Clockwise, from top left Louis Vuitton, vanity case, 1969. Photo courtesy Simone Handbag Museum. Judith Leiber, penguin-shaped minaudière with crystal rhinestones and semi-precious stone

The best museums for handbag collectors

The best places to find inspiration for adding to your collection, whether you’re chasing Chanel or hunting for Hermès 

Housed in a splendid 17th-century property along the Herengracht in the centre of Amsterdam, the Tassenmuseum Hendrikje features more than 5,000 pieces which span the 16th century to the present day.

Goatskin bag with iron frame, France, 1500-1599. This bag was likely used by a merchant during the 16th century. It has two iron belt loops that would have enabled it to be worn at the waist for safekeeping. Within the body of the bag are some 18 separate compartments, presumably used to sort different currencies. Some of these pockets are concealed, and were probably intended to deter would-be

Goatskin bag with iron frame, France, 1500-1599. This bag was likely used by a merchant during the 16th century. It has two iron belt loops that would have enabled it to be worn at the waist for safekeeping. Within the body of the bag are some 18 separate compartments, presumably used to sort different currencies. Some of these pockets are concealed, and were probably intended to deter would-be thieves. Photo: Courtesy Tassenmuseum Amsterdam

Bamboo and wood handbag, 1970-1979. In 2016 a young brand called Cult Gaia debuted a bamboo bag that quickly became the summer ‘It-Bag’. Although the production of bamboo bags is a centuries-old Japanese tradition, it cannot be said with certainty that this design is of Japanese origin. The majority of vintage bags with a similar design to the Cult Gaia bag come from the 1960s and

Bamboo and wood handbag, 1970-1979. In 2016 a young brand called Cult Gaia debuted a bamboo bag that quickly became the summer ‘It-Bag’. Although the production of bamboo bags is a centuries-old Japanese tradition, it cannot be said with certainty that this design is of Japanese origin. The majority of vintage bags with a similar design to the Cult Gaia bag come from the 1960s and 1970s. a period which saw a revival of Japonism in the West. Photo: Courtesy Tassenmuseum Amsterdam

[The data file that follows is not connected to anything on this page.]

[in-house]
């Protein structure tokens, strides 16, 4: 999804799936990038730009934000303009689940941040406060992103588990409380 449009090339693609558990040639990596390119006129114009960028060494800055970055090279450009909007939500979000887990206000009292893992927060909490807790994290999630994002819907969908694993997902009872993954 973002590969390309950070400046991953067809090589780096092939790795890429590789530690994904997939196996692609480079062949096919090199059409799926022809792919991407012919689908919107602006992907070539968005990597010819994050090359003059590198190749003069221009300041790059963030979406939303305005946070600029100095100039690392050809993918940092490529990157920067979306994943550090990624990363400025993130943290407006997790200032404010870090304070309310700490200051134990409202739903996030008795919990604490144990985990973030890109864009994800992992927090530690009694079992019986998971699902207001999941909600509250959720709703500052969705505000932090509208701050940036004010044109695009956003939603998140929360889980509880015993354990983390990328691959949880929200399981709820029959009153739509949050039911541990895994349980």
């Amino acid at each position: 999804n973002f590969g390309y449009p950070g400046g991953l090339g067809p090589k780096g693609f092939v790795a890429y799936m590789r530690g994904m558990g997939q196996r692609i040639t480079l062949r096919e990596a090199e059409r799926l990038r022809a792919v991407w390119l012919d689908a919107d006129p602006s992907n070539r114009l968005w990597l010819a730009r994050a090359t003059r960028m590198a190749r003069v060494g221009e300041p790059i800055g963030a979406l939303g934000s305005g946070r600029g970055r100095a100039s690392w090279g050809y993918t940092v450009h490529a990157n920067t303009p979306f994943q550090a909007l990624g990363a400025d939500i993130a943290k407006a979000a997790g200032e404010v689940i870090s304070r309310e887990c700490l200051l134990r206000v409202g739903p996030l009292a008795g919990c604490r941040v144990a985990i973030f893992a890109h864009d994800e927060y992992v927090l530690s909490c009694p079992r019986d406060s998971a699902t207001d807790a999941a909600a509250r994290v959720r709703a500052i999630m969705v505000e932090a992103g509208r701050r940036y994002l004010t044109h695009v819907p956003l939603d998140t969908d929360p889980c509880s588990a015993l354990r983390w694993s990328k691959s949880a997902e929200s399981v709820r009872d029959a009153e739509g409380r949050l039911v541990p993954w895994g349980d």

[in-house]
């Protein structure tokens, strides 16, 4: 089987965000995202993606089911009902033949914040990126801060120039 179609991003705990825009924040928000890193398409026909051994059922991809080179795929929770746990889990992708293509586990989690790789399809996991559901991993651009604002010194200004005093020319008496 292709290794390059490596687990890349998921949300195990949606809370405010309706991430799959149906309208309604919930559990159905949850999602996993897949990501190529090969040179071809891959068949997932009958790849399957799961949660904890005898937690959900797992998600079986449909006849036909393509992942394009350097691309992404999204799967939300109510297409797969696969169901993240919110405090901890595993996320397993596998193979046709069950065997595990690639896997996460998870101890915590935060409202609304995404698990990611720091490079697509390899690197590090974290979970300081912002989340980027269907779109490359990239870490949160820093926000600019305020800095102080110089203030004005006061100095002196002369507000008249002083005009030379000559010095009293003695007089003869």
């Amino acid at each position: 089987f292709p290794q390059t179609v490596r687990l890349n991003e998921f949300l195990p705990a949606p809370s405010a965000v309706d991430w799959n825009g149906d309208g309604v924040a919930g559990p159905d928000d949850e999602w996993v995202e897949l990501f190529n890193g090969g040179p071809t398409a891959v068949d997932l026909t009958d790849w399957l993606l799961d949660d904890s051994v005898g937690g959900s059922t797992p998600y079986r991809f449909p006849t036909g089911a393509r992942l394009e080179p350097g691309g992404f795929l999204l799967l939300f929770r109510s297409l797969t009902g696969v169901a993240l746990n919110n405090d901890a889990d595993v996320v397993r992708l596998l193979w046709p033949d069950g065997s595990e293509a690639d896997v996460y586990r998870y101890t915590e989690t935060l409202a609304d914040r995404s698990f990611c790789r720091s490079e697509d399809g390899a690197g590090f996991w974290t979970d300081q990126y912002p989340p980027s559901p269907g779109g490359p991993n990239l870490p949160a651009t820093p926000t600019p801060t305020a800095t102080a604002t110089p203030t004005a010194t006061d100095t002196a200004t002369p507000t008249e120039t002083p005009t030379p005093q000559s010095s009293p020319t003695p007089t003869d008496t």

This fascinating overview of the evolution of handbags began as a single bag in the hands of an antique dealer, which grew into a private collection that has now become an institution that stages renowned exhibitions.

The Simone Handbag Museum opened in 2012 and is housed in a handbag-shaped building, called the Bagstage, in Seoul’s Gangnam District.

Letter case, British, circa 1780. Photo Courtesy Simone Handbag Museum

Letter case, British, circa 1780. Photo: Courtesy Simone Handbag Museum

Its permanent display features 300 pieces dating from 1550, with the upper level showcasing historical design and the lower level dedicated to 20th-century and contemporary pieces, with an emphasis on Western design.

The Modern Gallery at the Simone Handbag Museum in Seoul. Photo Courtesy Simone Handbag Museum

The Modern Gallery at the Simone Handbag Museum in Seoul. Photo: Courtesy Simone Handbag Museum

The Leiber Collection celebrates the life and work of designer and businesswoman Judith Leiber (1921-2018). Leiber was born in Budapest and became the first woman to join the Hungarian Handbag Guild, before moving to New York where she founded her business in 1963.

Judith Leiber, peacock-shaped multicolour rhinestone minaudière, 2004. 4½ in x 6 in x 1¾ in (11.43 cm x 15.24 cm x 4.45 cm). Photo Gary Mamay, courtesy of The Leiber Collection, USA

Judith Leiber, peacock-shaped multicolour rhinestone minaudière, 2004. 4½ in x 6 in x 1¾ in (11.43 cm x 15.24 cm x 4.45 cm). Photo: Gary Mamay, courtesy of The Leiber Collection, USA

Judith Leiber, penguin-shaped minaudière with crystal rhinestones and semi-precious stone details, 2011. 6¾  x 3⅛ x 3⅜ in (17.1 x 7.9 x 8.6 cm). Photo Gary Mamay, courtesy of The Leiber Collection, USA

Judith Leiber, penguin-shaped minaudière with crystal rhinestones and semi-precious stone details, 2011. 6¾ x 3⅛ x 3⅜ in (17.1 x 7.9 x 8.6 cm). Photo: Gary Mamay, courtesy of The Leiber Collection, USA

Known for her ornate crystal clutches in anthropomorphic and geometric shapes, Judith Leiber was one of the first designers to be extensively collected. Her creations are now in the permanent collections of the V&A, the Met, and the Smithsonian.